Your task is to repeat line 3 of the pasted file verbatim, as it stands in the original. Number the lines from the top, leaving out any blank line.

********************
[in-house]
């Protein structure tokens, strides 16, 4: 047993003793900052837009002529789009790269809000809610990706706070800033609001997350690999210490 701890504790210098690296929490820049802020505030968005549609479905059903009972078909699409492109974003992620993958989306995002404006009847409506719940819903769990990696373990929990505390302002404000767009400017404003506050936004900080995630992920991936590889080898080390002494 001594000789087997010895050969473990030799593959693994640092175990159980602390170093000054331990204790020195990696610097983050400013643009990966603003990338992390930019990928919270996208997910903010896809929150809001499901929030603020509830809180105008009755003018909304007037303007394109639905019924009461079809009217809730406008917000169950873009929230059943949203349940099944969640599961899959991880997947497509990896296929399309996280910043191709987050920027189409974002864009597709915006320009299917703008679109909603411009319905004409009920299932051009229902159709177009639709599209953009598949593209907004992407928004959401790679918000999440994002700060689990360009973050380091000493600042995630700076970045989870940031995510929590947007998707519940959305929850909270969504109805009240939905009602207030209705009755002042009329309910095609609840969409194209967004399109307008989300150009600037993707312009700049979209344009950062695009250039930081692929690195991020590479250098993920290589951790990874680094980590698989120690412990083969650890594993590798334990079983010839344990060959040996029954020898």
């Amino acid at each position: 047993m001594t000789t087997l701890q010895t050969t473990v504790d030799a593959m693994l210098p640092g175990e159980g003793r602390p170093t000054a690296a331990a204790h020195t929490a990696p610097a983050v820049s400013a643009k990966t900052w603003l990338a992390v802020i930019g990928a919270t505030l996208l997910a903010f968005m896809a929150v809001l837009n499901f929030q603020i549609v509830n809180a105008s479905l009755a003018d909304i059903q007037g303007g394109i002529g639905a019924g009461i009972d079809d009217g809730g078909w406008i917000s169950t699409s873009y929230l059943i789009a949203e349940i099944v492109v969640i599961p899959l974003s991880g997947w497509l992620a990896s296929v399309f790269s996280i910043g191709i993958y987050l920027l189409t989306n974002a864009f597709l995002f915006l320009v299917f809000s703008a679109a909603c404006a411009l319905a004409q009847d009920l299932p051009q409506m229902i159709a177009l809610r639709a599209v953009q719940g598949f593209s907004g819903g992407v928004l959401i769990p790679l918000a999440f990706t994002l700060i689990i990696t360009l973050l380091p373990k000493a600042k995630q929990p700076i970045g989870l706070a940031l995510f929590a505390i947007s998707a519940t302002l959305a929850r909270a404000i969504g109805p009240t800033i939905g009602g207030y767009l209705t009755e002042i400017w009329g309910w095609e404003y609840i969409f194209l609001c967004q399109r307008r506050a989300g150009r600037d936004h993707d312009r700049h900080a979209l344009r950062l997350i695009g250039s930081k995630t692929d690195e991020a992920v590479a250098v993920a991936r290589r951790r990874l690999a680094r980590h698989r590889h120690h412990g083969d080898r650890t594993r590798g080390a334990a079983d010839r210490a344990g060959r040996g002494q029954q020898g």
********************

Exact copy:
């Amino acid at each position: 047993m001594t000789t087997l701890q010895t050969t473990v504790d030799a593959m693994l210098p640092g175990e159980g003793r602390p170093t000054a690296a331990a204790h020195t929490a990696p610097a983050v820049s400013a643009k990966t900052w603003l990338a992390v802020i930019g990928a919270t505030l996208l997910a903010f968005m896809a929150v809001l837009n499901f929030q603020i549609v509830n809180a105008s479905l009755a003018d909304i059903q007037g303007g394109i002529g639905a019924g009461i009972d079809d009217g809730g078909w406008i917000s169950t699409s873009y929230l059943i789009a949203e349940i099944v492109v969640i599961p899959l974003s991880g997947w497509l992620a990896s296929v399309f790269s996280i910043g191709i993958y987050l920027l189409t989306n974002a864009f597709l995002f915006l320009v299917f809000s703008a679109a909603c404006a411009l319905a004409q009847d009920l299932p051009q409506m229902i159709a177009l809610r639709a599209v953009q719940g598949f593209s907004g819903g992407v928004l959401i769990p790679l918000a999440f990706t994002l700060i689990i990696t360009l973050l380091p373990k000493a600042k995630q929990p700076i970045g989870l706070a940031l995510f929590a505390i947007s998707a519940t302002l959305a929850r909270a404000i969504g109805p009240t800033i939905g009602g207030y767009l209705t009755e002042i400017w009329g309910w095609e404003y609840i969409f194209l609001c967004q399109r307008r506050a989300g150009r600037d936004h993707d312009r700049h900080a979209l344009r950062l997350i695009g250039s930081k995630t692929d690195e991020a992920v590479a250098v993920a991936r290589r951790r990874l690999a680094r980590h698989r590889h120690h412990g083969d080898r650890t594993r590798g080390a334990a079983d010839r210490a344990g060959r040996g002494q029954q020898g």